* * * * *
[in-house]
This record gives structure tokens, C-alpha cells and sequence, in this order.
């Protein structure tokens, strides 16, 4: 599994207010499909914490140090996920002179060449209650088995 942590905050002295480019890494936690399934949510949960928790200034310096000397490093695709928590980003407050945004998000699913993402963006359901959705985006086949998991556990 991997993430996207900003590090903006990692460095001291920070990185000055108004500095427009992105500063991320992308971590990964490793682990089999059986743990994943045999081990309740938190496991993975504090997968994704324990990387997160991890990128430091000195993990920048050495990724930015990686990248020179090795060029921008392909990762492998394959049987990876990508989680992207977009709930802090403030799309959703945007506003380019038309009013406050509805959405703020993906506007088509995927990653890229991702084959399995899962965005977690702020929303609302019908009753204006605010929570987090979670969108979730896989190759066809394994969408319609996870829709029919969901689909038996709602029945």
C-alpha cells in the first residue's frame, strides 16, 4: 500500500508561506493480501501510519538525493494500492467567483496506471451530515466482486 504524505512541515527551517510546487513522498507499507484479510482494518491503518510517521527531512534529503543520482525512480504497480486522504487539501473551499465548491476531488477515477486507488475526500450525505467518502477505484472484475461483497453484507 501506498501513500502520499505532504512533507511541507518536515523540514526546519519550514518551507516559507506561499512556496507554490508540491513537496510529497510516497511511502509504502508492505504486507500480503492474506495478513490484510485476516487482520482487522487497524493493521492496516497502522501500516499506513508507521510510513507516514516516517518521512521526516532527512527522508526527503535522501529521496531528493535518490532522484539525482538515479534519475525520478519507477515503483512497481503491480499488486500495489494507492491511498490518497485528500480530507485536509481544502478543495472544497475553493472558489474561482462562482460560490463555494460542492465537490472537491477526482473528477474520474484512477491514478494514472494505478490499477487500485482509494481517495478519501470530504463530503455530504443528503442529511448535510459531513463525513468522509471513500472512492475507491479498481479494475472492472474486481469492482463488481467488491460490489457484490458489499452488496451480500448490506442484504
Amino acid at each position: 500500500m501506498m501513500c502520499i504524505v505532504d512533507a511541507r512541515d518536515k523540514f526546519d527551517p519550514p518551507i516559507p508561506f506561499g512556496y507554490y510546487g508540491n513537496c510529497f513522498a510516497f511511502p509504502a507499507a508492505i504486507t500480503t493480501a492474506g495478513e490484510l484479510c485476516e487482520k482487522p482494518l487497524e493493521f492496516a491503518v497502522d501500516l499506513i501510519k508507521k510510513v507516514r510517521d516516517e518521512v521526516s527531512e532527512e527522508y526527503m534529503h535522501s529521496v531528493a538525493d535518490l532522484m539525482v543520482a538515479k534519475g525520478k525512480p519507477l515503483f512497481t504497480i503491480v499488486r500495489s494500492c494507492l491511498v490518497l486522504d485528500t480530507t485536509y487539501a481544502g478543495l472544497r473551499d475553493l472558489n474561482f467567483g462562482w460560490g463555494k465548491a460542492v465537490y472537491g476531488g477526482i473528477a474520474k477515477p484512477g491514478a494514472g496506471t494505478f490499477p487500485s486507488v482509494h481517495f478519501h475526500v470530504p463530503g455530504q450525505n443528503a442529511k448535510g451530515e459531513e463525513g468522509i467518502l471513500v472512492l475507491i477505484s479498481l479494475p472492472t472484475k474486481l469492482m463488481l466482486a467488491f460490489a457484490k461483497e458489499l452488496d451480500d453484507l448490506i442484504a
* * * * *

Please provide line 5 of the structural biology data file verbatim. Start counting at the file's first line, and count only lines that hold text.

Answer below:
Amino acid at each position: 500500500m501506498m501513500c502520499i504524505v505532504d512533507a511541507r512541515d518536515k523540514f526546519d527551517p519550514p518551507i516559507p508561506f506561499g512556496y507554490y510546487g508540491n513537496c510529497f513522498a510516497f511511502p509504502a507499507a508492505i504486507t500480503t493480501a492474506g495478513e490484510l484479510c485476516e487482520k482487522p482494518l487497524e493493521f492496516a491503518v497502522d501500516l499506513i501510519k508507521k510510513v507516514r510517521d516516517e518521512v521526516s527531512e532527512e527522508y526527503m534529503h535522501s529521496v531528493a538525493d535518490l532522484m539525482v543520482a538515479k534519475g525520478k525512480p519507477l515503483f512497481t504497480i503491480v499488486r500495489s494500492c494507492l491511498v490518497l486522504d485528500t480530507t485536509y487539501a481544502g478543495l472544497r473551499d475553493l472558489n474561482f467567483g462562482w460560490g463555494k465548491a460542492v465537490y472537491g476531488g477526482i473528477a474520474k477515477p484512477g491514478a494514472g496506471t494505478f490499477p487500485s486507488v482509494h481517495f478519501h475526500v470530504p463530503g455530504q450525505n443528503a442529511k448535510g451530515e459531513e463525513g468522509i467518502l471513500v472512492l475507491i477505484s479498481l479494475p472492472t472484475k474486481l469492482m463488481l466482486a467488491f460490489a457484490k461483497e458489499l452488496d451480500d453484507l448490506i442484504a